"We are looking for a clean, legal answer - and it is something that is rare in these kind of cases," he said. "What we have seen so far is already ugly, despicable, unpatriotic and unethical. However, by bluster, lies and attacking the system [Trump] has convinced a large minority of people that anything short of an arrest means that he is totally innocent and nothing happened."
The continued use of the word "collusion" is distressing to former federal prosecutor Andrew C. McCarthy, now a columnist for the National Review.
Connections between Trump's world and the Kremlin may be unsavory and disturbing, he said. "But when you are doing a criminal investigation, the only collusion that counts is a conspiracy to violate the laws of the United States." McCarthy said. "If you don't have that, you don't have anything."
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Soon after he declared his candidacy for president in June 2015, Trump repeatedly praised Russian President Vladimir Putin as a strong leader. Trump said economic sanctions against Russia would probably be unnecessary if he were elected. And he echoed Russian talking points, criticizing NATO and the European Union. In July 2016, he said the people of Crimea - a region annexed by Russia from Ukraine in 2014, sparking international condemnation - preferred Russia.
At the same time, there were interactions behind the scenes between Trump advisers and Russians that Moscow may have perceived as subtle messages that the Republican candidate would welcome Kremlin assistance.
Mueller's investigators have turned up repeated episodes in which Trump's advisers - both on the fringe of his orbit and in his inner circle - discussed the presidential campaign with Russian nationals and, at times, appeared eager for help from Russia.
In all, Russian citizens interacted with at least 14 Trump associates during the campaign and presidential transition, public records and interviews show.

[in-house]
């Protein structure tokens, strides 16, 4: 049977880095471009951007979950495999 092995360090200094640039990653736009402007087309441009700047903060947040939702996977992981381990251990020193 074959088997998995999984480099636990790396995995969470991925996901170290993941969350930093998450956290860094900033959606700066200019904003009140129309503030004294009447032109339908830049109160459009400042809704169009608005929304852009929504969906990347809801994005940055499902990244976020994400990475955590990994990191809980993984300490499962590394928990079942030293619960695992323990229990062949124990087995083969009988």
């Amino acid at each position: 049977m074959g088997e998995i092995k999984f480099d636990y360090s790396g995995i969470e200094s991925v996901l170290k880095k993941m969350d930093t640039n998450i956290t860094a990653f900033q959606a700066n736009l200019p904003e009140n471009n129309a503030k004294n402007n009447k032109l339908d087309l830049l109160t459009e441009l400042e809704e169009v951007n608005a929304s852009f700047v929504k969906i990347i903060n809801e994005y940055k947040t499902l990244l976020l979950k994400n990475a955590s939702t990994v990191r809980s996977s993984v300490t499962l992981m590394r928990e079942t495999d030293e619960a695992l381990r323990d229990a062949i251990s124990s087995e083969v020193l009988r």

One of the first to be approached was a low-level Trump foreign-policy adviser, George Papadopoulos, who was told by a London-based professor in April 2016 that the Russians held damaging information about Clinton in the form of thousands of emails, according to court filings.
The professor then connected Papadopoulos to a Russian think-tank director, and Papadopoulos worked for months in an ultimately unsuccessful effort to use his new connections to secure Trump or campaign aides meetings with Putin or Russians officials.
Court documents show that Papadopoulos kept his campaign supervisors briefed along the way. "Make the trip if it is feasible," campaign co-chairman Sam Clovis told Papadopoulos in August 2016, as the young aide advocated meeting with Russian officials in London or Moscow. Clovis's lawyer has said he was just being polite.
Meanwhile, Manafort, the man at the top of the campaign, was having ongoing interactions with a longtime Russian associate, the special counsel's investigation revealed.
Manafort, who had deep connections in Ukraine and Russia because of a decade spent as a political consultant in Kiev, communicated with the Russian throughout the six months he worked for Trump. The Russian was a Manafort employee who Mueller's prosecutors have said had ties to Russian intelligence, according to court papers.
In July 2016, Manafort instructed the employee, Konstantin Kilimnik, to offer private campaign briefings to a Russian business mogul to whom Manafort owed millions of dollars. The businessman, Oleg Deripaska, who is close to Putin, has said he never received Trump campaign briefings.
By August 2016, court documents show, Manafort had shared campaign polling data with Kilimnik, for reasons not yet publicly understood.
Manafort was convicted of eight counts of bank and tax fraud in a trial in Virginia in August and in September pleaded guilty to other charges in Washington: conspiring against the United States and obstruction of justice. The 69-year-old was sentenced this month to a total of 7
Meanwhile, Trump's personal attorney Michael Cohen was aggressively seeking the consummation of a long-held Trump dream of building a Trump Tower in Moscow. Cohen pursued the idea well into the 2016 campaign, and, at one point, spoke directly to a Kremlin aide to ask for government assistance in advancing the lucrative project, prosecutors revealed in November.
Cohen and Trump business associate Felix Sater perceived the project as a way to boost Trump's presidential ambitions by demonstrating his close ties to a world leader, their communications show.
"I will get Putin on the program and we will get Donald elected," Sater wrote to Cohen in November 2015, according to an email turned over to congressional and Mueller investigators. "Buddy our boy can become president of the USA and we can engineer it."